Why This Healthy Butter Alternative Is All the Rage

Meghan Rooney

Never heard of ghee before? Here's what you need to know about the healthy butter alternative. Ghee is a clarified version of (high-quality, grass-fed organic) butter, in that it's cooked down to remove milk proteins and impurities, leaving it with an oily consistency; think of it like a butter version of coconut oil. Since most of the original moisture, like milk fat and water, is removed in the lengthy cooking process, ghee is richer, and slightly nutty in flavor—a little bit goes a long way. This makes it a great substitute for those with allergy restrictions, as it boasts all of the same benefits, minus the casein and lactose that cause averse reactions from real butter. It also has a longer shelf life (months in an airtight container).

Now let's get down to the nutrients. Revered as "liquid gold" in India, ghee is known as a symbol of nourishment, balance, healing, and well-being by ayurvedic practitioners.

When used as a replacement for butter, ghee can help with vitamin absorption, especially vitamin A, which many who suffer from irritable bowel syndrome, gluten sensitivities, and other leaky gut or digestive disorders are deficient of. Like coconut oil, it is also rich in healthy fatty acids, which can aid in liver function and help burn fat to promote weight loss. Ghee also contains butyric acid, which acts as an anti-inflammatory for the digestive tract, helps stabilize insulin levels, and protects against fungal infections. Vitamins D and E are also found in ghee, which help boost the metabolism and overall internal functions of the body. We're not done yet: Ghee is also a great source of fat-soluble vitamins (like vitamin K) and does wonders for your teeth, bones, hair, skin, and nails.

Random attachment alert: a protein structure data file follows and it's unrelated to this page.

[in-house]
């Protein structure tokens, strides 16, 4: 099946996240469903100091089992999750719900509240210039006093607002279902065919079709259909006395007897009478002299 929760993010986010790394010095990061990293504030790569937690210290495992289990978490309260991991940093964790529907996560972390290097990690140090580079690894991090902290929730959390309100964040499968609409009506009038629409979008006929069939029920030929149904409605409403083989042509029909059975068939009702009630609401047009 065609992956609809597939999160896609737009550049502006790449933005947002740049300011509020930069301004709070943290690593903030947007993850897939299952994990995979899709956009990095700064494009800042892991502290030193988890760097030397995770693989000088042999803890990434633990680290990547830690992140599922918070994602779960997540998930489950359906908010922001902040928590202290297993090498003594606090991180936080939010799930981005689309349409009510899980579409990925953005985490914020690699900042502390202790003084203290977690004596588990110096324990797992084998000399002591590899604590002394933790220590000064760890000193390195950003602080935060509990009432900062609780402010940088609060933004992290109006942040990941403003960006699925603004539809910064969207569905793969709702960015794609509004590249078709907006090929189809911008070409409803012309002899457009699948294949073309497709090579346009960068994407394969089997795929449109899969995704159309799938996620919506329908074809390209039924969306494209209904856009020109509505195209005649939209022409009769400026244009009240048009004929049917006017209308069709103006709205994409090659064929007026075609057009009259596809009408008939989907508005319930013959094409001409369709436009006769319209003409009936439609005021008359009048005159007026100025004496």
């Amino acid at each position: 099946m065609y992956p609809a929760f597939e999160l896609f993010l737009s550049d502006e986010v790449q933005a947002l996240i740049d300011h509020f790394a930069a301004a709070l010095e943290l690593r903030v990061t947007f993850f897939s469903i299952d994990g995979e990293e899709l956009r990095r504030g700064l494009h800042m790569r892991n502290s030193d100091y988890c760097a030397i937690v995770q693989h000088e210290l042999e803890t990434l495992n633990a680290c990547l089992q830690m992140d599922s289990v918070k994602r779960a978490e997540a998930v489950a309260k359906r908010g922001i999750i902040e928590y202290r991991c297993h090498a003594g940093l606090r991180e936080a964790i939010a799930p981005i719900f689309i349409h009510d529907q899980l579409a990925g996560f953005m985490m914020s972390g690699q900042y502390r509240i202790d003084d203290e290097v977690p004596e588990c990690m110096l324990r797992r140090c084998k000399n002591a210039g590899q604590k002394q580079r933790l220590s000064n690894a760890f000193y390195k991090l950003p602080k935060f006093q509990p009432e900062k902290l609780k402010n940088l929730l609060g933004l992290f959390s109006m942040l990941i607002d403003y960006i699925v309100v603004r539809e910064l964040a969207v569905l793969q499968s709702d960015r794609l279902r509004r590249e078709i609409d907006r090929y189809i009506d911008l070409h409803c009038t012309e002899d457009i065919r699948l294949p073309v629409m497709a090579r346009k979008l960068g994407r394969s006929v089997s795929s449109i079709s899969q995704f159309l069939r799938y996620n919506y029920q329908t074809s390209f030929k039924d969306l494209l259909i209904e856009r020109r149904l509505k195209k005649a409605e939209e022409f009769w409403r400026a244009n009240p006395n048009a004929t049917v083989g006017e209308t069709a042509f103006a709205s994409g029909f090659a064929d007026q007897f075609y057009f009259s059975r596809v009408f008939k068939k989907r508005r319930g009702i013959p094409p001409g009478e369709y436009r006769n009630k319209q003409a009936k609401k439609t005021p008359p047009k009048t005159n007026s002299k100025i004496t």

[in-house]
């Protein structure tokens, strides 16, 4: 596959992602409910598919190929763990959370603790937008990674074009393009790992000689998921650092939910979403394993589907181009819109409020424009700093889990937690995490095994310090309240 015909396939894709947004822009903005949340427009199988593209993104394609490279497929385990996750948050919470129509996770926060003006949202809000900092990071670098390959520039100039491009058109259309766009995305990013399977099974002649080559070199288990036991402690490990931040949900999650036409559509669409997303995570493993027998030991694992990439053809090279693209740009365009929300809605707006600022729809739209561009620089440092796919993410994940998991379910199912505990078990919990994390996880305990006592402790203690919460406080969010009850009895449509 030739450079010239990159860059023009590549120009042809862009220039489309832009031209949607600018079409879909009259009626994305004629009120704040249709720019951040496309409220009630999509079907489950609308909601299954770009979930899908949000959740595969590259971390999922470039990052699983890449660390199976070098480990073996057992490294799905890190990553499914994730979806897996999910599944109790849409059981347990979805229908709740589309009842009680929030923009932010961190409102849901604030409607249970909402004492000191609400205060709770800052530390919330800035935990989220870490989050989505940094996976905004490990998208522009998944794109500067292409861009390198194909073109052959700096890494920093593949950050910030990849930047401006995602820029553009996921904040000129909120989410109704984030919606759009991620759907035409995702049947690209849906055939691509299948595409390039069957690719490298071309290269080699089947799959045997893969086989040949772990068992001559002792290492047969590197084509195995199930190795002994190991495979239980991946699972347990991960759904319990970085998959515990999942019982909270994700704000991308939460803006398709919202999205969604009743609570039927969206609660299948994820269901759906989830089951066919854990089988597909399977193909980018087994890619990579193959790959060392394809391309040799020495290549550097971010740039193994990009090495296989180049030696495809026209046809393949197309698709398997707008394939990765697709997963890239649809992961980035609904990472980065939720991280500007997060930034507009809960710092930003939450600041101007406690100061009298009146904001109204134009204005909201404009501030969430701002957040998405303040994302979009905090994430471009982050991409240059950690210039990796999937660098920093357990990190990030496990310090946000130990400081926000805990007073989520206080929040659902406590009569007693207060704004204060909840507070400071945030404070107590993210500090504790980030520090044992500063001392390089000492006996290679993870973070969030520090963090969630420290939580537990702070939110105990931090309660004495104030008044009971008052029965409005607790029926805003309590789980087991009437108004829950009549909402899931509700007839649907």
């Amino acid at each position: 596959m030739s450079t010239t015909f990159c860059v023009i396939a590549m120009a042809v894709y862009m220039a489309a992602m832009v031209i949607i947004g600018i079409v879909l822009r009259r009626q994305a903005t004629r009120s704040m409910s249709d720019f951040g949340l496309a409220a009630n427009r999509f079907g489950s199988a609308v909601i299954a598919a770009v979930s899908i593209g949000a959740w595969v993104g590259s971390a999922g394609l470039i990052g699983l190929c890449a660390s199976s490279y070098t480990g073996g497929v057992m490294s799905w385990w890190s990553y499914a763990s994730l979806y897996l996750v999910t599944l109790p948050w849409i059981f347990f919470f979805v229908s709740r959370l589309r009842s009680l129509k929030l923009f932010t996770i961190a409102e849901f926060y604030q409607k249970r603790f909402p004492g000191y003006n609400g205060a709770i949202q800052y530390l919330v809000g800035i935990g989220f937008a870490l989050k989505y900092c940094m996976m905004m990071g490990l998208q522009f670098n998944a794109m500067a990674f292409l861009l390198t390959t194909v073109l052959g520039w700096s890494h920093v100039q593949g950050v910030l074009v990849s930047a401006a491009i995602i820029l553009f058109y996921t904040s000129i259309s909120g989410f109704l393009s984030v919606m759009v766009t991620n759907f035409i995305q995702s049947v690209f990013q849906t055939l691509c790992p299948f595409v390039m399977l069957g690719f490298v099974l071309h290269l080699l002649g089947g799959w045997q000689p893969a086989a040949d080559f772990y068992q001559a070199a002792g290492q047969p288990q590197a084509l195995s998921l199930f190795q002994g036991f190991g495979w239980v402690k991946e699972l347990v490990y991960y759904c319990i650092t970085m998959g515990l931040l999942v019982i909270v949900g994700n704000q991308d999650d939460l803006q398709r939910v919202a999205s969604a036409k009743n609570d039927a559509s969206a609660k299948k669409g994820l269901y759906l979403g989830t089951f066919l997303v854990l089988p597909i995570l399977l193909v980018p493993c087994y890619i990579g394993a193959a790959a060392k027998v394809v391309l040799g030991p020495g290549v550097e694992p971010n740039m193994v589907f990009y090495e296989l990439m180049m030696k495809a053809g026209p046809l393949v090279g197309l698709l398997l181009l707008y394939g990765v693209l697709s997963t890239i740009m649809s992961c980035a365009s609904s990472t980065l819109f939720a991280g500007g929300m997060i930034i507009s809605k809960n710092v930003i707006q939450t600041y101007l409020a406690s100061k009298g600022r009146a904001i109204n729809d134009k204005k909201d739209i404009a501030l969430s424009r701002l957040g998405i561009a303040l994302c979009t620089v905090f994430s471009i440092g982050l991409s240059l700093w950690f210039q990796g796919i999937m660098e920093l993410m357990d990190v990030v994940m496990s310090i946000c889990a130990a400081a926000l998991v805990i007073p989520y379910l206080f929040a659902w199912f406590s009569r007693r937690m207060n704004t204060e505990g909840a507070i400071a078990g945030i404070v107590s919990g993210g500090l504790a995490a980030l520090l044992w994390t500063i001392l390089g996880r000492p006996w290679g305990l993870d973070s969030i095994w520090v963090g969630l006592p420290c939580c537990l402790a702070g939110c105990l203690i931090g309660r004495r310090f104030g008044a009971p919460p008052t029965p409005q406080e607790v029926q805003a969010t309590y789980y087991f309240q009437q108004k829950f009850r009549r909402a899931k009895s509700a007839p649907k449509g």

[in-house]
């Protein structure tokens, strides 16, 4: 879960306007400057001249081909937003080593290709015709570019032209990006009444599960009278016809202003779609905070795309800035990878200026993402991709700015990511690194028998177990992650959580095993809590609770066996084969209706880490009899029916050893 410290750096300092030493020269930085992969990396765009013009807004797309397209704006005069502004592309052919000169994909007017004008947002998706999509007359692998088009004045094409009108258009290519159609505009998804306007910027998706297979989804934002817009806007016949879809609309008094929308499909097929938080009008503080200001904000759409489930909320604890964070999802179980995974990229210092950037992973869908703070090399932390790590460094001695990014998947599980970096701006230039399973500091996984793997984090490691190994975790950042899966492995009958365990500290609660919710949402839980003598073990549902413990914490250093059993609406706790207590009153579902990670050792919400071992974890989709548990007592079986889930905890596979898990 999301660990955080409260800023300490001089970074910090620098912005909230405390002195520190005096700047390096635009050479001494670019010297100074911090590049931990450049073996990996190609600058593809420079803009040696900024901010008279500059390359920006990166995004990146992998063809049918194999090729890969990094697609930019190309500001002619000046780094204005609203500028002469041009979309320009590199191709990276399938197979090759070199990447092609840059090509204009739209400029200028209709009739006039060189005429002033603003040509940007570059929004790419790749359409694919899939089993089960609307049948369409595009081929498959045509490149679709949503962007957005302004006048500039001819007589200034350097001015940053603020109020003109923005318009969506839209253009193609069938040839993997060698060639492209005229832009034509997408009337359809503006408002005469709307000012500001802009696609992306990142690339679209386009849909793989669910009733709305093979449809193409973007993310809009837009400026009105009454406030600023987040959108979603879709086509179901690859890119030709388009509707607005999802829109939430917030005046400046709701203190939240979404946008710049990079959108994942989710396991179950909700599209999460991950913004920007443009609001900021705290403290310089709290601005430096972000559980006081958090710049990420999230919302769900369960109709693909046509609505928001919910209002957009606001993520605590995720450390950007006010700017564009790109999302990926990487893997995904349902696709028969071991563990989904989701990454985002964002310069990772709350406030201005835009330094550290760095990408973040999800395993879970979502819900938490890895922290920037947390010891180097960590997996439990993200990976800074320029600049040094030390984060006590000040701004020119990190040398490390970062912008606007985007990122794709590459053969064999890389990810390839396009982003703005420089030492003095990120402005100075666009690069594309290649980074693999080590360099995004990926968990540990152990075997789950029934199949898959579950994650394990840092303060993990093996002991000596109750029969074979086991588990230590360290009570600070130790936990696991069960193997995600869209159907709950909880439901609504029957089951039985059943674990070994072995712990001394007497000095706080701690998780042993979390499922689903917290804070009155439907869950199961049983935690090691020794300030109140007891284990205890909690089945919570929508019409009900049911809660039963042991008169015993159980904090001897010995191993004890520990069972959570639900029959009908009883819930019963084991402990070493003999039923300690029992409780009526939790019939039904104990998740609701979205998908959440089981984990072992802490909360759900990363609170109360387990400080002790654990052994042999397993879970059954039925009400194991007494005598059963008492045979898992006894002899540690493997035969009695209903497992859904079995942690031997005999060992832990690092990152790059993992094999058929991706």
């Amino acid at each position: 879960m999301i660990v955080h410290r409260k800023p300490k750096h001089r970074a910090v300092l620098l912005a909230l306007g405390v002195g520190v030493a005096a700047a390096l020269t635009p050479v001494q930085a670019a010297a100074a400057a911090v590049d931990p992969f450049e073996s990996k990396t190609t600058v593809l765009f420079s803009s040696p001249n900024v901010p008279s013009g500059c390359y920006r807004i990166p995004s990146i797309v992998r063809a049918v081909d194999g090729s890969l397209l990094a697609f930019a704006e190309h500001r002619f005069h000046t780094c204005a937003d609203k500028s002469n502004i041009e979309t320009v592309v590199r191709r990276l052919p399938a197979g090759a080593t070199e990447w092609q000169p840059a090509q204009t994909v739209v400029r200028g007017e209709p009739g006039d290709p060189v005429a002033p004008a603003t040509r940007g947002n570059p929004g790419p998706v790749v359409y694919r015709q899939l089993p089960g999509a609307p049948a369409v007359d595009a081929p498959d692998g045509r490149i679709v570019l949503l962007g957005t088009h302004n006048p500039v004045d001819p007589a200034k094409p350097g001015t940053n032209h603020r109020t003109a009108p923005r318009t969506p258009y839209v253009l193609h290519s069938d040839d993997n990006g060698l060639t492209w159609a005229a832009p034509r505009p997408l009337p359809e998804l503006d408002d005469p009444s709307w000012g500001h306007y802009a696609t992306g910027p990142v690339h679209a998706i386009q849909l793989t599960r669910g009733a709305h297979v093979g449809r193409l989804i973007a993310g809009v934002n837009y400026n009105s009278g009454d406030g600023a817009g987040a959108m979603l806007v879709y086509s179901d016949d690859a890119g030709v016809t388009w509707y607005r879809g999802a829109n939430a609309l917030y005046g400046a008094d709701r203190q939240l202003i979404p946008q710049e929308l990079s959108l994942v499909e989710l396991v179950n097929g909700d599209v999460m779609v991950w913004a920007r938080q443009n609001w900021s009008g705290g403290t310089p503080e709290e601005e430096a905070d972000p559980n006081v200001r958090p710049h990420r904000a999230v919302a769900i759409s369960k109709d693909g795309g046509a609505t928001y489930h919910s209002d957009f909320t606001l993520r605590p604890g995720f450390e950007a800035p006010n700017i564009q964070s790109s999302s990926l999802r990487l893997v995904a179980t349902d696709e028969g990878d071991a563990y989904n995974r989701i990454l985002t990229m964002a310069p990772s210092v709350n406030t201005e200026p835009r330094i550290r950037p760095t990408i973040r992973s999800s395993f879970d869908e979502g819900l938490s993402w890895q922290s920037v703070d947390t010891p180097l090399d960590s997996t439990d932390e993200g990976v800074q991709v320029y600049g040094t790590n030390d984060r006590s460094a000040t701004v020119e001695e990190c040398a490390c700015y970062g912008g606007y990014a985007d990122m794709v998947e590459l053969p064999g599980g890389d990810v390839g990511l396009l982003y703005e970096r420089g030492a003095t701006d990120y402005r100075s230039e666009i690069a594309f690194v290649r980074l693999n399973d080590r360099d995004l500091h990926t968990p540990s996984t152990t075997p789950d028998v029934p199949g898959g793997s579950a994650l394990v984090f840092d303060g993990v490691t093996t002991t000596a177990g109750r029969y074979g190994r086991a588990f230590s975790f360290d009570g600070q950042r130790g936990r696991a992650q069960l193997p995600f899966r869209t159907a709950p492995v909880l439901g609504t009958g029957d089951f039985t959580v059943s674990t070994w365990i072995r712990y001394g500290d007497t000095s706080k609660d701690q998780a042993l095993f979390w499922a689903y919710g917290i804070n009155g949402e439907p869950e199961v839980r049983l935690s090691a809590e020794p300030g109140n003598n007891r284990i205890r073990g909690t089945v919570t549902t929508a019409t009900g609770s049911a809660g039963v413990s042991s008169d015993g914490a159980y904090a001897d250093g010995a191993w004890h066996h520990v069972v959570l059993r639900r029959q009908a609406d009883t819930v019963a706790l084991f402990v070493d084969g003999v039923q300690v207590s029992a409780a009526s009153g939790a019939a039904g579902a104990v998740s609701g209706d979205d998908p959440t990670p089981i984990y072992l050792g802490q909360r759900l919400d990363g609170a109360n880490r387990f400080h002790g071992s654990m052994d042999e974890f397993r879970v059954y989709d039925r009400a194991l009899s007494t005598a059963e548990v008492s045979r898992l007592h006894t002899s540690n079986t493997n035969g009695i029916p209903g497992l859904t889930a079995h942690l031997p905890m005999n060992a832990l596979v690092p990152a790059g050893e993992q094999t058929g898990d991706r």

You'll also be a better chef when you cook with it, as ghee has a much higher smoke point than butter, making it an easy and flavorful ingredient in the kitchen. No burnt onions here. When heated to high temperature, it won't break down into free radicals like other cooking oils. Contributing the same flavor as butter, it's perfect for stir-fries, sautées, and sauces. We also like it smeared on toast or on top of pancakes or waffles.

Go get your hands on some ghee, and shop a few of our other favorite kitchen staples below.

Are you already a fan of ghee, or will you try it now that you know about all of its benefits? Tell us in the comments below.

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